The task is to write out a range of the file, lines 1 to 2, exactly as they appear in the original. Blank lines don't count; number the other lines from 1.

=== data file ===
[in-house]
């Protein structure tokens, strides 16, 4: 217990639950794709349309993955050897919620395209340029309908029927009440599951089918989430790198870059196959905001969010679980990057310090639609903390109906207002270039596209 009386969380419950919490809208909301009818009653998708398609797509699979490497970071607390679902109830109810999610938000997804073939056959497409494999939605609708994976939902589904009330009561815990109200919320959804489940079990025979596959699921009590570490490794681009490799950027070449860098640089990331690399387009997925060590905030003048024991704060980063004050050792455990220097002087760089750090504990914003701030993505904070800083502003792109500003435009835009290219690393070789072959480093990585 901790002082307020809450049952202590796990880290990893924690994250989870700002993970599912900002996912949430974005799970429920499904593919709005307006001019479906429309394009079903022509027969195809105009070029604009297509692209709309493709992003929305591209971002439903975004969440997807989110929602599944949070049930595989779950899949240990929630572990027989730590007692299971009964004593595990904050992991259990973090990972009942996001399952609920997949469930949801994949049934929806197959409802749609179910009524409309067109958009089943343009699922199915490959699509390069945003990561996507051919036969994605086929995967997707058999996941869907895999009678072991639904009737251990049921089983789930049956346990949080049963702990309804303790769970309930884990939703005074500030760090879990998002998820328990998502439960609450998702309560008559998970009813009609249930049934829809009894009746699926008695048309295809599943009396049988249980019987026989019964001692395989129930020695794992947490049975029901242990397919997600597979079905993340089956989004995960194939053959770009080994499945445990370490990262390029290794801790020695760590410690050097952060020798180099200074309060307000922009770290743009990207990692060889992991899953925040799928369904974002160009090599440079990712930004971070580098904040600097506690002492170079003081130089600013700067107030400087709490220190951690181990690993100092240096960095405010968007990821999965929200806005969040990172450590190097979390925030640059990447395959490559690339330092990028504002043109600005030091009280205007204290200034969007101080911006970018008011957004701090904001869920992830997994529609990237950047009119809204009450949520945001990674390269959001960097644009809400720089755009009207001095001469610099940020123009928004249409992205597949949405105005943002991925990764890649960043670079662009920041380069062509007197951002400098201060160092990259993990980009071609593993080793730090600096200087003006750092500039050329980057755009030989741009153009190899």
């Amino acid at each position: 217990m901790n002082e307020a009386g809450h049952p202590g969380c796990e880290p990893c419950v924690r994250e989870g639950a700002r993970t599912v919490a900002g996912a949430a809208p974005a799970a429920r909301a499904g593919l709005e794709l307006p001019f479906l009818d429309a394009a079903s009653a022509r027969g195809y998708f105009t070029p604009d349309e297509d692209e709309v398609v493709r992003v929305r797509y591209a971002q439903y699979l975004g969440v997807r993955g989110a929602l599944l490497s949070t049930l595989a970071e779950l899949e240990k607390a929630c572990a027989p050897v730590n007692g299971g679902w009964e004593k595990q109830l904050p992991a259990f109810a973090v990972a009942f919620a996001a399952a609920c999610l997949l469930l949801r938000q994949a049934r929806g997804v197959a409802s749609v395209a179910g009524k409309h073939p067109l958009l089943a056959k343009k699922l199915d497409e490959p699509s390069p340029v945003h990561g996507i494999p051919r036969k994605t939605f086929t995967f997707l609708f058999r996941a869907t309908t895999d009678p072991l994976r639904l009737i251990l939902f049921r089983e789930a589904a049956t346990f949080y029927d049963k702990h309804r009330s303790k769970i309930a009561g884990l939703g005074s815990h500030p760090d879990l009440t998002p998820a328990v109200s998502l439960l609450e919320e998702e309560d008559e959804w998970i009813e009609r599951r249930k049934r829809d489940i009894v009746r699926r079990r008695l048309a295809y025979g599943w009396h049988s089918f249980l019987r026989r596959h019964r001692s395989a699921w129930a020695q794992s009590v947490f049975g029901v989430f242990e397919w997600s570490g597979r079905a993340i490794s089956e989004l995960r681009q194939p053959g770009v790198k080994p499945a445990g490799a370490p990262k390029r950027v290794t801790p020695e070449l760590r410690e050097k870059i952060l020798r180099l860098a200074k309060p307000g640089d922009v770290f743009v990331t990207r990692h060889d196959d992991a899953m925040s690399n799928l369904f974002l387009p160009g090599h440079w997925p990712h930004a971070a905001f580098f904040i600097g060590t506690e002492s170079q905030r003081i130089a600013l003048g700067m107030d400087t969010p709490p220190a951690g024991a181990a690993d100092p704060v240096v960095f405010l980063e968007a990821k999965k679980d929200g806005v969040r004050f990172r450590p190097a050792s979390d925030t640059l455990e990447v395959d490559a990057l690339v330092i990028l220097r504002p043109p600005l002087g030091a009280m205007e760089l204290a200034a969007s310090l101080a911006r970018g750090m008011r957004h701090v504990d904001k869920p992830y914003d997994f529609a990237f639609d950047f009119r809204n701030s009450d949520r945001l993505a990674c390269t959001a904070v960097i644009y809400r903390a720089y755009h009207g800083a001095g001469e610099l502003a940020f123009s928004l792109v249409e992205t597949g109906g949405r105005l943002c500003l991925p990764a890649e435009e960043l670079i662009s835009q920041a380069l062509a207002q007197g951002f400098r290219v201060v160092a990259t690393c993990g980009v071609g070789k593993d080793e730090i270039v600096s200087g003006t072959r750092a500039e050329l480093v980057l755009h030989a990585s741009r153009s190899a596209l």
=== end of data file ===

[in-house]
């Protein structure tokens, strides 16, 4: 217990639950794709349309993955050897919620395209340029309908029927009440599951089918989430790198870059196959905001969010679980990057310090639609903390109906207002270039596209 009386969380419950919490809208909301009818009653998708398609797509699979490497970071607390679902109830109810999610938000997804073939056959497409494999939605609708994976939902589904009330009561815990109200919320959804489940079990025979596959699921009590570490490794681009490799950027070449860098640089990331690399387009997925060590905030003048024991704060980063004050050792455990220097002087760089750090504990914003701030993505904070800083502003792109500003435009835009290219690393070789072959480093990585 901790002082307020809450049952202590796990880290990893924690994250989870700002993970599912900002996912949430974005799970429920499904593919709005307006001019479906429309394009079903022509027969195809105009070029604009297509692209709309493709992003929305591209971002439903975004969440997807989110929602599944949070049930595989779950899949240990929630572990027989730590007692299971009964004593595990904050992991259990973090990972009942996001399952609920997949469930949801994949049934929806197959409802749609179910009524409309067109958009089943343009699922199915490959699509390069945003990561996507051919036969994605086929995967997707058999996941869907895999009678072991639904009737251990049921089983789930049956346990949080049963702990309804303790769970309930884990939703005074500030760090879990998002998820328990998502439960609450998702309560008559998970009813009609249930049934829809009894009746699926008695048309295809599943009396049988249980019987026989019964001692395989129930020695794992947490049975029901242990397919997600597979079905993340089956989004995960194939053959770009080994499945445990370490990262390029290794801790020695760590410690050097952060020798180099200074309060307000922009770290743009990207990692060889992991899953925040799928369904974002160009090599440079990712930004971070580098904040600097506690002492170079003081130089600013700067107030400087709490220190951690181990690993100092240096960095405010968007990821999965929200806005969040990172450590190097979390925030640059990447395959490559690339330092990028504002043109600005030091009280205007204290200034969007101080911006970018008011957004701090904001869920992830997994529609990237950047009119809204009450949520945001990674390269959001960097644009809400720089755009009207001095001469610099940020123009928004249409992205597949949405105005943002991925990764890649960043670079662009920041380069062509007197951002400098201060160092990259993990980009071609593993080793730090600096200087003006750092500039050329980057755009030989741009153009190899």